Yesterday, the U.N. High Commissioner for Human Rights, Navi Pillay, released her report, "The Right to Privacy in the Digital Age," and at a press conference, she applied the report's conclusions to the case of U.S. whistleblower Edward Snowden. Pillay expressed the opinion that the public "owes a great deal" to Snowden for revealing the extent to which governments have violated the individual human right to privacy, as established in the body of international law, for which she is responsible. She went on to say that, "Those who disclose human rights violations should be protected: we need them."
The perspective of the United Nations on the Snowden disclosures is an important development in the debate about government and corporate surveillance, both here and abroad. The report states clearly and repeatedly that wholesale surveillance of populations violates the principle of the human right to privacy. This conclusion, argued in reference to International Covenant on Civil and Political Rights, Article 17, trumps the self-obsessed discussion about what is legal in this country and what isn't.
Many of us have heard the thought-free opinion about Snowden's actions that references U.S. law as if it were divine (although some people may still believe that U.S. law is God's will, history suggests that they will soon be extinct, like their antecedent, the Queen of France). We're referring to the "Snowden-broke-the-law-and-must-be-punished" mindlessness.
The conclusions reached by the U.N. High Commissioner put an end to the American debates about the meaning of the Fourth Amendment as a protection against unreasonable searches and seizures in the context of electronic data. The International Covenant cited in the report is pretty explicit.
No one shall be subjected to arbitrary or unlawful interference with his privacy, family, home or correspondence, nor to unlawful attacks on his honour and reputation.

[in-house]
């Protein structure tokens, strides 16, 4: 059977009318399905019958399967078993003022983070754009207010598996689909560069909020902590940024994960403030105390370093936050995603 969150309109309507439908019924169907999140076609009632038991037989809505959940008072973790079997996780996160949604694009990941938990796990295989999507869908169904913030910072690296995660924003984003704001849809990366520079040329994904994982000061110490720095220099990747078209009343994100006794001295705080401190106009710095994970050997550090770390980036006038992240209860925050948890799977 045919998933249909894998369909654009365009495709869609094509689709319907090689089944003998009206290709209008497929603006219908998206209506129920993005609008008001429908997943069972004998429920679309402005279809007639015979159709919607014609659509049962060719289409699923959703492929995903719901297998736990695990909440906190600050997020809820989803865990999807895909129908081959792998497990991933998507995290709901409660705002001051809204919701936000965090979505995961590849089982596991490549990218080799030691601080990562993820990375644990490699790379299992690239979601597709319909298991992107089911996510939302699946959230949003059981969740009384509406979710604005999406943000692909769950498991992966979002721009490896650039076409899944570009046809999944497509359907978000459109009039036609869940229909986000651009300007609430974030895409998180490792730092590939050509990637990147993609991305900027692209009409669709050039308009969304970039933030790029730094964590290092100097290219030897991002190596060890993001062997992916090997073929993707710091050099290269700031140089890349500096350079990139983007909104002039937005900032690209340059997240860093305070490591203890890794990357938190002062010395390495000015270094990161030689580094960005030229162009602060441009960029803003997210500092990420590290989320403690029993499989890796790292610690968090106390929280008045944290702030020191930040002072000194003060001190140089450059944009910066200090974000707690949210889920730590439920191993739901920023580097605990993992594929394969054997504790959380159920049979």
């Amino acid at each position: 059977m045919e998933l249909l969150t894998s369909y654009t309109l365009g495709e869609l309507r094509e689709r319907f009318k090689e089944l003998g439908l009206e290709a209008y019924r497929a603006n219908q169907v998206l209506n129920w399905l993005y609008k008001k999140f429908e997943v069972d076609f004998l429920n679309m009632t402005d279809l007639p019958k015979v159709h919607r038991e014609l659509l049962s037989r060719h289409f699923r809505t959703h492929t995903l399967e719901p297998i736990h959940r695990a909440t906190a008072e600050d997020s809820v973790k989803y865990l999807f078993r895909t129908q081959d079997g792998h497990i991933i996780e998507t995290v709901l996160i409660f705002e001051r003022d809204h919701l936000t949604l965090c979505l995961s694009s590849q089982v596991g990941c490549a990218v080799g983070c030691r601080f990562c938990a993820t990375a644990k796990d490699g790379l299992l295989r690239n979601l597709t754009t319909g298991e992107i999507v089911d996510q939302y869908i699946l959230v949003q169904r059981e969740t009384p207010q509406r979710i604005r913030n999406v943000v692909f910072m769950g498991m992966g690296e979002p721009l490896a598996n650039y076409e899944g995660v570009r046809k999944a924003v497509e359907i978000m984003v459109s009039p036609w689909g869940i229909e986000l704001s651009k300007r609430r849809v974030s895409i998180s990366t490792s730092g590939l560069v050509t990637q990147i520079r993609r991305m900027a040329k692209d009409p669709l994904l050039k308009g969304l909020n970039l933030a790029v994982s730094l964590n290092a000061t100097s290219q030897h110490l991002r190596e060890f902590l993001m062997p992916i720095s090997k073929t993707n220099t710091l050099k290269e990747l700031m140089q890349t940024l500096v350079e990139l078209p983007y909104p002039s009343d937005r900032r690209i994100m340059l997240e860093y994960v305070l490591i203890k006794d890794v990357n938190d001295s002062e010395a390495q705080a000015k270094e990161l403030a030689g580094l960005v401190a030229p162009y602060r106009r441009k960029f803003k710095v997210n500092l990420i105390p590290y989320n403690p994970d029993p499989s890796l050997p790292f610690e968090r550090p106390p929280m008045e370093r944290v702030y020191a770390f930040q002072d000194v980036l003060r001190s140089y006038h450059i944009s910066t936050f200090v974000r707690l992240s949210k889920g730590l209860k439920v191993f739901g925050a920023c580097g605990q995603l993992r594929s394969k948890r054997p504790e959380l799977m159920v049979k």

Now, although this statement is straightforward, a U.S. Justice Department lawyer who is determined to charge Snowden with espionage for revealing that the U.S. government interferes with the privacy of the multitudes, will spot that phrase 'arbitrary and unlawful' as a promising loophole. But the U.N. High Commissioner covered that base, too.
Interference authorized by States can only take place on the basis of law, which itself must comply with the provisions, aims and objectives of the Covenant. In other words, interference that is permissible under national law may nonetheless be "unlawful" if that national law is in conflict with the provisions of the International Covenant on Civil and Political Rights (emphasis added).
In clarifying the legitimacy and scope of the qualifiers 'arbitrary and unlawful' in Article 17, the U.N. Human Rights Council concludes that a surveillance program can only be legitimately conducted if it is based on published law and complies with a country's own constitution and with international law. Programs, therefore, based on secret laws, or held to be unconstitutional by the country's own courts or in violation of the essence of the right protected by the Covenant, are thus both arbitrary and unlawful, and we should not be subjected to them.
[S]ecret rules and secret interpretations - even secret judicial interpretations - of law do not have the necessary qualities of "law".
Nor does the Human Rights Commissioner accept the use of third parties, such as private companies, to conduct surveillance or hold data as legitimate. And technically acceptable legal maneuvers that use country A's intelligence agencies to perform surveillance activities prohibited by law in country B are also denounced by the Council:
Reportedly, some Governments have operated a transnational network of intelligence agencies through interlocking legal loopholes, involving the coordination of surveillance practice to outflank the protections provided by domestic legal regimes.
So, to be legitimate a surveillance program must conform to the essence of the right to privacy articulated by the Covenant, must be based on publicly accessible law (and legal interpretations) and cannot be outsourced for the purpose of avoiding accountability.
The United States is a signatory nation to the International Covenant of Civil and Political Rights and ratified the principles in June 1992. The report of the High Commissioner puts the U.S. government in violation of the definitive interpretation of international political and civil rights on the issue of privacy, surveillance and related whistleblowing.
Bea Edwards is Executive & International Director of the Government Accountability Project, the nation's leading whistleblower protection organization. She is also the author of The Rise of the American Corporate Security State.